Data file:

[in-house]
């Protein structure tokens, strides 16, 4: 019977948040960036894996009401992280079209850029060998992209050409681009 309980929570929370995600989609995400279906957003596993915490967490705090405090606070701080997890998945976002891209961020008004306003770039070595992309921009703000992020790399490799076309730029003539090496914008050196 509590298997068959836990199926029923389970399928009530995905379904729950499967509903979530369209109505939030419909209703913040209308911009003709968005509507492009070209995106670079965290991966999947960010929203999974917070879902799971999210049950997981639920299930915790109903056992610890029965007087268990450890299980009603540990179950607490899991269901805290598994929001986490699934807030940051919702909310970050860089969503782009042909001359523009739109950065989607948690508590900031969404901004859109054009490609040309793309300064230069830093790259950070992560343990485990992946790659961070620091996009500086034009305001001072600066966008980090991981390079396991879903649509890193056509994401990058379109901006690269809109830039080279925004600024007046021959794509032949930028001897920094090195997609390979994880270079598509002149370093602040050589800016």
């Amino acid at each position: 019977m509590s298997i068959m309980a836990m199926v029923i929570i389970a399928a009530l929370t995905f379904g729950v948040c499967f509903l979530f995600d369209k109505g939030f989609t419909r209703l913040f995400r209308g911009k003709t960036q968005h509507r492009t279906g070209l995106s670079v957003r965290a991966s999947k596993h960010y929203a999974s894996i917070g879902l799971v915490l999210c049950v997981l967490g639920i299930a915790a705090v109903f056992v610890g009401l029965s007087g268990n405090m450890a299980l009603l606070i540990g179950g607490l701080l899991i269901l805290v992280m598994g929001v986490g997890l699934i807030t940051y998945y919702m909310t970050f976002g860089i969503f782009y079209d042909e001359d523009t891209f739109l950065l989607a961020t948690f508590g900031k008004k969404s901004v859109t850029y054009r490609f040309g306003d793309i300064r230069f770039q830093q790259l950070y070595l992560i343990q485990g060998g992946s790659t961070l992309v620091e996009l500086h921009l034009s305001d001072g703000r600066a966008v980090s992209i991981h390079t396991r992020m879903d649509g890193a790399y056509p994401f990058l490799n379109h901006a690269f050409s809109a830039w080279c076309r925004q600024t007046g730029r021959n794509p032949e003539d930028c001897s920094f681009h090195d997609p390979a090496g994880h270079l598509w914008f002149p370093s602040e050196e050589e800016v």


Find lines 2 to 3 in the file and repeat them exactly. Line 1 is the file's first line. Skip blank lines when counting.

């Protein structure tokens, strides 16, 4: 019977948040960036894996009401992280079209850029060998992209050409681009 309980929570929370995600989609995400279906957003596993915490967490705090405090606070701080997890998945976002891209961020008004306003770039070595992309921009703000992020790399490799076309730029003539090496914008050196 509590298997068959836990199926029923389970399928009530995905379904729950499967509903979530369209109505939030419909209703913040209308911009003709968005509507492009070209995106670079965290991966999947960010929203999974917070879902799971999210049950997981639920299930915790109903056992610890029965007087268990450890299980009603540990179950607490899991269901805290598994929001986490699934807030940051919702909310970050860089969503782009042909001359523009739109950065989607948690508590900031969404901004859109054009490609040309793309300064230069830093790259950070992560343990485990992946790659961070620091996009500086034009305001001072600066966008980090991981390079396991879903649509890193056509994401990058379109901006690269809109830039080279925004600024007046021959794509032949930028001897920094090195997609390979994880270079598509002149370093602040050589800016």
């Amino acid at each position: 019977m509590s298997i068959m309980a836990m199926v029923i929570i389970a399928a009530l929370t995905f379904g729950v948040c499967f509903l979530f995600d369209k109505g939030f989609t419909r209703l913040f995400r209308g911009k003709t960036q968005h509507r492009t279906g070209l995106s670079v957003r965290a991966s999947k596993h960010y929203a999974s894996i917070g879902l799971v915490l999210c049950v997981l967490g639920i299930a915790a705090v109903f056992v610890g009401l029965s007087g268990n405090m450890a299980l009603l606070i540990g179950g607490l701080l899991i269901l805290v992280m598994g929001v986490g997890l699934i807030t940051y998945y919702m909310t970050f976002g860089i969503f782009y079209d042909e001359d523009t891209f739109l950065l989607a961020t948690f508590g900031k008004k969404s901004v859109t850029y054009r490609f040309g306003d793309i300064r230069f770039q830093q790259l950070y070595l992560i343990q485990g060998g992946s790659t961070l992309v620091e996009l500086h921009l034009s305001d001072g703000r600066a966008v980090s992209i991981h390079t396991r992020m879903d649509g890193a790399y056509p994401f990058l490799n379109h901006a690269f050409s809109a830039w080279c076309r925004q600024t007046g730029r021959n794509p032949e003539d930028c001897s920094f681009h090195d997609p390979a090496g994880h270079l598509w914008f002149p370093s602040e050196e050589e800016v």